During the Future of Money in physical form such as banknotes and coins. More conference, CashEssentials hosted a research seminar on the cost of payments with presentations by the U.S. Federal Reserve, the Swiss National Bank (SNB), the Bundesbank, the European Central Bank (ECB) and the University of St. Gallen. While conclusions may differ, all papers highlighted the complexity of measuring the cost of payments.
Franz Seitz, from the Weiden Technical University of Applied Sciences and chair of the seminar, started by observing how little research there is into the cost of payments. Comparative studies are even rarer, with the 2019 52-country survey by Santiago Carbo-Valverde and Francisco Rodriguez-Fernandez being the exception. The complexity and cost of doing these studies appear to be the problem.
The SNB’s survey included a question to companies about why they accepted cash payments. The answer was that cash was significantly better than the alternatives in terms of cost and reliability compared with non-cash payments but worse regarding the risk of theft. In addition, they had to accept cash because customers needed and wanted to pay in cash.
It would be interesting to understand what was meant by ‘reliability’. Consumer behaviour can This is the action by which certain banknotes and/or coins are exchanged for the same amount in banknotes/coins of a different face value, or unit value. See Exchange. More, and costs can vary. Still, if reliability were to tell assured A transfer of funds which discharges an obligation on the part of a payer vis-à-vis a payee. More or resilience against software or power failures, this is a powerful positive for cash that is likely to remain. It would be interesting, as well, to ask businesses the same questions for non-cash payments, particularly around the risks of theft and crime.
The SNB asked businesses how they accessed cash, and one part of the answer said cash in transit (CIT) services were hardly used. Companies used their banks, post offices and customer cash-inflows/outflows to manage their cash.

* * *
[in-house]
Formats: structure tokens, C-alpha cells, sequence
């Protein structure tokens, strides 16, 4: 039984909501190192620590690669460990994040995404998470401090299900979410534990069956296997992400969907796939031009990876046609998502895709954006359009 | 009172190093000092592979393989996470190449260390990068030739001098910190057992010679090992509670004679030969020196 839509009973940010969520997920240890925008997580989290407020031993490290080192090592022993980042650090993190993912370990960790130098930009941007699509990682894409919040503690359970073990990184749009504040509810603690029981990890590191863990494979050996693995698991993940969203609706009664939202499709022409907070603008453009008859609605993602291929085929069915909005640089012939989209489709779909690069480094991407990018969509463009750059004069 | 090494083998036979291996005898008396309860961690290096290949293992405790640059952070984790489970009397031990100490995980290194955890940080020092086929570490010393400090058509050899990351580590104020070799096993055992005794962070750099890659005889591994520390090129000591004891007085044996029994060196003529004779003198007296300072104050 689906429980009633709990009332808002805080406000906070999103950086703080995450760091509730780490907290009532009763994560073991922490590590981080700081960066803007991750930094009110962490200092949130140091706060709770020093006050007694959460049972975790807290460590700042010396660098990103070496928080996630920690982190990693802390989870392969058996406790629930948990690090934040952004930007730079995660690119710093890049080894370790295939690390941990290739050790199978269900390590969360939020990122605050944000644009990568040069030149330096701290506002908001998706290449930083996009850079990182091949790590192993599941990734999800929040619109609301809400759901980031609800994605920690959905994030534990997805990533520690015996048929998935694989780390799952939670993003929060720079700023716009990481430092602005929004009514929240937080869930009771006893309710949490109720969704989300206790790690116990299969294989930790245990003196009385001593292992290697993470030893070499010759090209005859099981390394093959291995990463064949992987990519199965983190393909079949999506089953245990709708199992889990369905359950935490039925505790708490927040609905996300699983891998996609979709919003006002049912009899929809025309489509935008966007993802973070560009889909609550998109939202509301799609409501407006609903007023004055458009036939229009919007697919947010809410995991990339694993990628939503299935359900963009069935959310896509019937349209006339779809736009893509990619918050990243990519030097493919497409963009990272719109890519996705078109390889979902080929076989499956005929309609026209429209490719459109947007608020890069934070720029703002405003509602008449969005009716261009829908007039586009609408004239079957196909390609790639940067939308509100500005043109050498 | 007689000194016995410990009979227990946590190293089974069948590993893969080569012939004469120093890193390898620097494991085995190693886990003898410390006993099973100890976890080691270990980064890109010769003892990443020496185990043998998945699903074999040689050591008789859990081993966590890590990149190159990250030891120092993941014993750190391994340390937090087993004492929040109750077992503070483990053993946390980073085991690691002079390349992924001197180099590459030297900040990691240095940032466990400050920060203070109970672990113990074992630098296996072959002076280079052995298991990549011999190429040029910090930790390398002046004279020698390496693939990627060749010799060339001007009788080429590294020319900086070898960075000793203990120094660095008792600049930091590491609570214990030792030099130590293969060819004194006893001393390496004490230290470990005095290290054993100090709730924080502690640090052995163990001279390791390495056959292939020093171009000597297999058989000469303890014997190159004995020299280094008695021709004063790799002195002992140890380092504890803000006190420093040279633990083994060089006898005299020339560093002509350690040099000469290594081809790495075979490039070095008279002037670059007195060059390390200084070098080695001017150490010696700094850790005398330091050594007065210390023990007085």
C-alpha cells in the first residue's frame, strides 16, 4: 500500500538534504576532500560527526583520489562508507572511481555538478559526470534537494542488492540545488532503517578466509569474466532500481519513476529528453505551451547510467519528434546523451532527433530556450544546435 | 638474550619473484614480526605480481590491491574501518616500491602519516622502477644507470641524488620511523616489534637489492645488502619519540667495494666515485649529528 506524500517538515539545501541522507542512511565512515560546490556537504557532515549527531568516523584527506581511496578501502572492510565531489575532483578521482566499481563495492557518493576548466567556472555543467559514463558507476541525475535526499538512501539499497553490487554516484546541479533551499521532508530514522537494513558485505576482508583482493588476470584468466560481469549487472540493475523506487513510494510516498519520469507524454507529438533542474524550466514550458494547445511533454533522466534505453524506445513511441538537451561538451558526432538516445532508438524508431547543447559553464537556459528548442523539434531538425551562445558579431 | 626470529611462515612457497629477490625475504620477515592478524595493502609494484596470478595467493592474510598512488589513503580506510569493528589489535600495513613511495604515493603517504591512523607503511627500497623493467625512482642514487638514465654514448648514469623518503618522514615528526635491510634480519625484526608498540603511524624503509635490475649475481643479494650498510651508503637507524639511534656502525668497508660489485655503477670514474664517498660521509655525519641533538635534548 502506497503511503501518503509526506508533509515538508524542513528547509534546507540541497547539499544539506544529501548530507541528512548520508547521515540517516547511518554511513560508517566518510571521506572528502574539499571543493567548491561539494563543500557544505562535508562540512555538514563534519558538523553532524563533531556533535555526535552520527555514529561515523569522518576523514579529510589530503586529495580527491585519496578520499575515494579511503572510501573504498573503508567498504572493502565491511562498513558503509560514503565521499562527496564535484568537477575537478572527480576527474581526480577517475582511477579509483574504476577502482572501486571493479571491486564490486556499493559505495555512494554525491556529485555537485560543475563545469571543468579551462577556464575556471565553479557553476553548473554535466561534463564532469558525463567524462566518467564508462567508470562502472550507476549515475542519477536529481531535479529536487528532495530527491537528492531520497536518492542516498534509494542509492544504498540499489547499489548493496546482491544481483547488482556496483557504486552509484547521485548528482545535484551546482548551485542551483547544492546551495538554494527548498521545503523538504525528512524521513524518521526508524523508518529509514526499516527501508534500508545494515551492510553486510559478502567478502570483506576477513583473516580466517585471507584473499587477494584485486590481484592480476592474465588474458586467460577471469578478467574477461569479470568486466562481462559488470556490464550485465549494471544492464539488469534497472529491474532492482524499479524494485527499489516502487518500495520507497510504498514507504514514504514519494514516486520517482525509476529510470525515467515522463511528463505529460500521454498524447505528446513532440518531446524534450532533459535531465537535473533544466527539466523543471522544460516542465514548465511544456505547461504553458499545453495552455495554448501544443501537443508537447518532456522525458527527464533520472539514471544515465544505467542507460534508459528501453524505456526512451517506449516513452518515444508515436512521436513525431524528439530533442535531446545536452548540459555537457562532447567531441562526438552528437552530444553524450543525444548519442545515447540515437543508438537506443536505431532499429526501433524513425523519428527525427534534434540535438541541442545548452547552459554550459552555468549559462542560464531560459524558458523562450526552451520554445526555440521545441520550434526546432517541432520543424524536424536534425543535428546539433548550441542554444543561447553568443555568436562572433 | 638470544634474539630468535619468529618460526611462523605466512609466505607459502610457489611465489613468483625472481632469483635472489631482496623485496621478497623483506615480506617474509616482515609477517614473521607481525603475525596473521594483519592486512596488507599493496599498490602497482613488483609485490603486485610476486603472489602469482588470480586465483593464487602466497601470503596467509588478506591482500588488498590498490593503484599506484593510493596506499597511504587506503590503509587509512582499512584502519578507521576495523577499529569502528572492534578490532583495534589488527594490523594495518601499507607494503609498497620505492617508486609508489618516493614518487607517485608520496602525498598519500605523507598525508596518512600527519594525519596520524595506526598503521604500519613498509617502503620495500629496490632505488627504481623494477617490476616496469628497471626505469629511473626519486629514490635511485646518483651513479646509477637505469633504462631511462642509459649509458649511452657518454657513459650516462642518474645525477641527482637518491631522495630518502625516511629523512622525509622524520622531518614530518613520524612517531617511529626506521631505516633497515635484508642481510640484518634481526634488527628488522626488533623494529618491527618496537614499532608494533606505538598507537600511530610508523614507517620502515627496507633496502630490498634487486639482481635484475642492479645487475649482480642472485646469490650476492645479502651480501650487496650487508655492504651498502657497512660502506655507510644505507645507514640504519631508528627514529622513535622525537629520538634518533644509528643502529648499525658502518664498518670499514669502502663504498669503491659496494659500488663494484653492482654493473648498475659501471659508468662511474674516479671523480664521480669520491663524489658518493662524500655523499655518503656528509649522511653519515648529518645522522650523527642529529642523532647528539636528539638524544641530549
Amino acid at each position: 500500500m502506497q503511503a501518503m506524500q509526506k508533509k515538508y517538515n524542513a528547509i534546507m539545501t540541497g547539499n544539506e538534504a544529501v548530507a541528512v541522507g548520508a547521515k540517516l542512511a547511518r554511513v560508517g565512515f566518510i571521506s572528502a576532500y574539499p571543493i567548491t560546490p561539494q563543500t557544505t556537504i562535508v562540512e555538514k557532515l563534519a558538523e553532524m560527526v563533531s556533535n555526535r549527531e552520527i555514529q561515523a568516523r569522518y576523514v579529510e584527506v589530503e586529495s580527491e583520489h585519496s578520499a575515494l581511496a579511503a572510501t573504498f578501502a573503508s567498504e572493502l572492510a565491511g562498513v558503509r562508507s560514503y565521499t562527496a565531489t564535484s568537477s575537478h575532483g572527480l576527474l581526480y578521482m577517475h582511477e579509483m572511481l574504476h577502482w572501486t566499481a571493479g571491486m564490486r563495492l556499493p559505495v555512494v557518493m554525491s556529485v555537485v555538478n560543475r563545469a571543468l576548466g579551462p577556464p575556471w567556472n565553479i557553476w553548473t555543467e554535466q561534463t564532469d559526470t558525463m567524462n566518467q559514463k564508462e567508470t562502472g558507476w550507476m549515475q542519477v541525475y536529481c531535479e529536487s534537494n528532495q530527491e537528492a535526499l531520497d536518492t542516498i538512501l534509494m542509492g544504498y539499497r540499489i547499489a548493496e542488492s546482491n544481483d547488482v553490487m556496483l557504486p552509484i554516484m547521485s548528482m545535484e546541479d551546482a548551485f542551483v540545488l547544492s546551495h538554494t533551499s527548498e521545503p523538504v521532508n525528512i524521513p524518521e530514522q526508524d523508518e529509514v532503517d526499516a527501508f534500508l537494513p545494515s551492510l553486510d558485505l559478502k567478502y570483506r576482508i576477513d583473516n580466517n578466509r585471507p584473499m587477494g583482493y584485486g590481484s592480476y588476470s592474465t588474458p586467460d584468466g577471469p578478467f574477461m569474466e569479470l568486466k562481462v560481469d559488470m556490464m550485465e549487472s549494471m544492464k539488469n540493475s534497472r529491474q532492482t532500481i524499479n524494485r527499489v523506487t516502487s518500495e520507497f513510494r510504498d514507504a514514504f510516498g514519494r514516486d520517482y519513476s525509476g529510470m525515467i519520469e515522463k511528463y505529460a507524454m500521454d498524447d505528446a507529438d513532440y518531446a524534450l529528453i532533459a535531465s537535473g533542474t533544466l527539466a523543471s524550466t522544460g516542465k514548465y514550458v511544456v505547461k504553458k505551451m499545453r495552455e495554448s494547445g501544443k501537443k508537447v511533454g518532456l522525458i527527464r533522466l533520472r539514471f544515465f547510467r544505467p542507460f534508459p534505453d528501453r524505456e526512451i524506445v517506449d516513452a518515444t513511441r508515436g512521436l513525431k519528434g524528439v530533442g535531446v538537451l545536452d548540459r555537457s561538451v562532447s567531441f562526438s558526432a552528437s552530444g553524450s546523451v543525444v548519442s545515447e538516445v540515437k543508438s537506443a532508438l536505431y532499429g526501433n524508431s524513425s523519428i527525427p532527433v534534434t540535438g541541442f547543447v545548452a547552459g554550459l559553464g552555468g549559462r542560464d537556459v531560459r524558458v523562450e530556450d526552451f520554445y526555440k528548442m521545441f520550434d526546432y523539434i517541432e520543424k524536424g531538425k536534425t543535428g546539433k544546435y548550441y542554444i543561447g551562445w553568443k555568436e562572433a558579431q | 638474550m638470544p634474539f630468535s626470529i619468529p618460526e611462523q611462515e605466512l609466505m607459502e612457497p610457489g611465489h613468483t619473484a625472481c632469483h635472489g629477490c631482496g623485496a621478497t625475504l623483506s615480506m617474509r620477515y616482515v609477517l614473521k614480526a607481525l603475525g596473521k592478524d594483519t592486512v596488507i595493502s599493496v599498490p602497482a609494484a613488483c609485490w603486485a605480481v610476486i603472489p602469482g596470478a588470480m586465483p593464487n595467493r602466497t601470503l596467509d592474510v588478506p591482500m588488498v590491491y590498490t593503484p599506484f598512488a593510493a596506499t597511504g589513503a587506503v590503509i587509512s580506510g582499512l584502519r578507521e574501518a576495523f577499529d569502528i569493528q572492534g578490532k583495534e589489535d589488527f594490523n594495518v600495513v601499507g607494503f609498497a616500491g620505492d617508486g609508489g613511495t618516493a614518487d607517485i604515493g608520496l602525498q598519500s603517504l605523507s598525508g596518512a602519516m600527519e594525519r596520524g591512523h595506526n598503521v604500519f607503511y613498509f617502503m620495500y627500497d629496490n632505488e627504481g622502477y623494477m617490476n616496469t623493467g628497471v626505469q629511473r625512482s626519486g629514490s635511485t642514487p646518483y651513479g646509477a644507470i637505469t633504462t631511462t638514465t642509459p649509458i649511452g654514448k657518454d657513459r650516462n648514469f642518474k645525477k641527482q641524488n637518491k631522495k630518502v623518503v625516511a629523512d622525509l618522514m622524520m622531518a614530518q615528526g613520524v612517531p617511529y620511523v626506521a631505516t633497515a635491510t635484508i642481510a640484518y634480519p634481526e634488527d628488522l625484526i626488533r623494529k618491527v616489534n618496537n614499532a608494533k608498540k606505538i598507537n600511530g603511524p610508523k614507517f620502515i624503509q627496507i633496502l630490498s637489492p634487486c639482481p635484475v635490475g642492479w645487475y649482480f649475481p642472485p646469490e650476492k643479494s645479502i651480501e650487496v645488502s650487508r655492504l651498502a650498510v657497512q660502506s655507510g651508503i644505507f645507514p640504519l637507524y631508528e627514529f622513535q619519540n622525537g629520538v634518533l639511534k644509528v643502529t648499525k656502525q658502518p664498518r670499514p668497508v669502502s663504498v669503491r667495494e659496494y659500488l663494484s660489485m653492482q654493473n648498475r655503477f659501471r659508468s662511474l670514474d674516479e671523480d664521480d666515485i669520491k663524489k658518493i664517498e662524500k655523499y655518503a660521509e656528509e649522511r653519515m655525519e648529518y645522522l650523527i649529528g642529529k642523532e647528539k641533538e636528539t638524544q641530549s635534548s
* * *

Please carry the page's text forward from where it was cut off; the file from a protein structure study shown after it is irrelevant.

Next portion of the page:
The ECB paper looked at nine cost-of-payment studies across Europe in recent years. They found that the payment environment was changing, driven by three elements – digitisation, regulatory change (Payment Services Directive 2, for example) and changing payment habits.
The ECB defined societal cost as the cost of providing payment services to society, coming from the resource costs incurred by all parties along the supply chain. Societal costs contrast with private costs, which are the costs incurred by individual stakeholders. If you regard cash as a public utility to be preserved, one might focus on private costs since this drives behaviour. A central bank, though, must consider the societal cost.
One challenge here is that powerful entities in the payment landscape have the market power to shape the behaviour of consumers, merchants and even banks. The societal cost, particularly in terms of consumer behaviour, does not just exist. Such ideas are hard to research and understand. The Bundesbank, for example, found that card costs are the most significant cost element for non-cash payments.
When the work of the nine studies was compared, cash was the most expensive means of payment in only one country: this was Finland, where cash volumes are low. In three countries, cash was always the lowest-cost instrument (Germany, Italy and Hungary), and overall cash was the lowest cost.
The work shows that when cash volumes are ‘high’, cash has the lowest societal impact per transaction: debit card fixed costs are high, so as their volumes rise, they become less expensive. The latter raises questions about whether central banks should support societal good by acting to maintain cash volumes.
Tobias Truetsch reported on research that showed that when the payment cost was visible to consumers, with the same price for all, people’s behaviour changed. The change was statistically significant, with people opting to use lower-cost payment means. The latter supports the case for requiring the cost of payments to be visible to allow proper consumer choice.
The presenters were reporting on their studies, but the audience raised questions about the ability of commercial players to manipulate costs to further their interests, whether central banks could and should actively support cash volumes, whether requiring the cost of payments to be shown to consumers and whether the ‘reliability’ of cash is a fundamental strength.